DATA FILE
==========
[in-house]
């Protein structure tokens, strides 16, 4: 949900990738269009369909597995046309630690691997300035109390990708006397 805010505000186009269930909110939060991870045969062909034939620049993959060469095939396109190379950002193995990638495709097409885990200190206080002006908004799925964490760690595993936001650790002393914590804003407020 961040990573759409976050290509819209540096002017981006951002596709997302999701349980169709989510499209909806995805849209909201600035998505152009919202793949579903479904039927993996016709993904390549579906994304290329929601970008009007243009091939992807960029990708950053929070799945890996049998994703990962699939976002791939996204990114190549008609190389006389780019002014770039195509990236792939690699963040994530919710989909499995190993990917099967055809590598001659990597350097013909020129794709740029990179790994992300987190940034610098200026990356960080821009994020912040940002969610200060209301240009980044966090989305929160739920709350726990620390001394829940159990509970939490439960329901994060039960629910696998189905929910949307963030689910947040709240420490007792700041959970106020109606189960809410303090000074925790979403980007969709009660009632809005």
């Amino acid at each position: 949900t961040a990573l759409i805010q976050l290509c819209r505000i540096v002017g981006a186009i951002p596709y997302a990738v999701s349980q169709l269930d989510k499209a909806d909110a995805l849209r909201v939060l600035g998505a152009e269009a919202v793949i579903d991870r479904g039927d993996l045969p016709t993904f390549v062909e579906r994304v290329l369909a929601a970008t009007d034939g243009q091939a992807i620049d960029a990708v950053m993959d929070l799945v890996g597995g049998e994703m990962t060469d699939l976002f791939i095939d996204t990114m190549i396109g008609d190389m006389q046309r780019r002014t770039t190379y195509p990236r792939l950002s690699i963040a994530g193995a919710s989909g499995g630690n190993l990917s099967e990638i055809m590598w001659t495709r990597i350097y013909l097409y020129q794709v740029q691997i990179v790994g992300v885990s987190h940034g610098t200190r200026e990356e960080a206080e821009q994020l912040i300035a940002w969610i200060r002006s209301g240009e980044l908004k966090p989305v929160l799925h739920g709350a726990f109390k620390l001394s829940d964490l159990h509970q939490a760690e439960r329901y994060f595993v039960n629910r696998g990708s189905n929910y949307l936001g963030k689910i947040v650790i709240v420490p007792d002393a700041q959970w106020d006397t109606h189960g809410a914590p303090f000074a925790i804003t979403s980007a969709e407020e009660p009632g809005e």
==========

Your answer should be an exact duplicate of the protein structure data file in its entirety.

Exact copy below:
[in-house]
């Protein structure tokens, strides 16, 4: 949900990738269009369909597995046309630690691997300035109390990708006397 805010505000186009269930909110939060991870045969062909034939620049993959060469095939396109190379950002193995990638495709097409885990200190206080002006908004799925964490760690595993936001650790002393914590804003407020 961040990573759409976050290509819209540096002017981006951002596709997302999701349980169709989510499209909806995805849209909201600035998505152009919202793949579903479904039927993996016709993904390549579906994304290329929601970008009007243009091939992807960029990708950053929070799945890996049998994703990962699939976002791939996204990114190549008609190389006389780019002014770039195509990236792939690699963040994530919710989909499995190993990917099967055809590598001659990597350097013909020129794709740029990179790994992300987190940034610098200026990356960080821009994020912040940002969610200060209301240009980044966090989305929160739920709350726990620390001394829940159990509970939490439960329901994060039960629910696998189905929910949307963030689910947040709240420490007792700041959970106020109606189960809410303090000074925790979403980007969709009660009632809005």
């Amino acid at each position: 949900t961040a990573l759409i805010q976050l290509c819209r505000i540096v002017g981006a186009i951002p596709y997302a990738v999701s349980q169709l269930d989510k499209a909806d909110a995805l849209r909201v939060l600035g998505a152009e269009a919202v793949i579903d991870r479904g039927d993996l045969p016709t993904f390549v062909e579906r994304v290329l369909a929601a970008t009007d034939g243009q091939a992807i620049d960029a990708v950053m993959d929070l799945v890996g597995g049998e994703m990962t060469d699939l976002f791939i095939d996204t990114m190549i396109g008609d190389m006389q046309r780019r002014t770039t190379y195509p990236r792939l950002s690699i963040a994530g193995a919710s989909g499995g630690n190993l990917s099967e990638i055809m590598w001659t495709r990597i350097y013909l097409y020129q794709v740029q691997i990179v790994g992300v885990s987190h940034g610098t200190r200026e990356e960080a206080e821009q994020l912040i300035a940002w969610i200060r002006s209301g240009e980044l908004k966090p989305v929160l799925h739920g709350a726990f109390k620390l001394s829940d964490l159990h509970q939490a760690e439960r329901y994060f595993v039960n629910r696998g990708s189905n929910y949307l936001g963030k689910i947040v650790i709240v420490p007792d002393a700041q959970w106020d006397t109606h189960g809410a914590p303090f000074a925790i804003t979403s980007a969709e407020e009660p009632g809005e």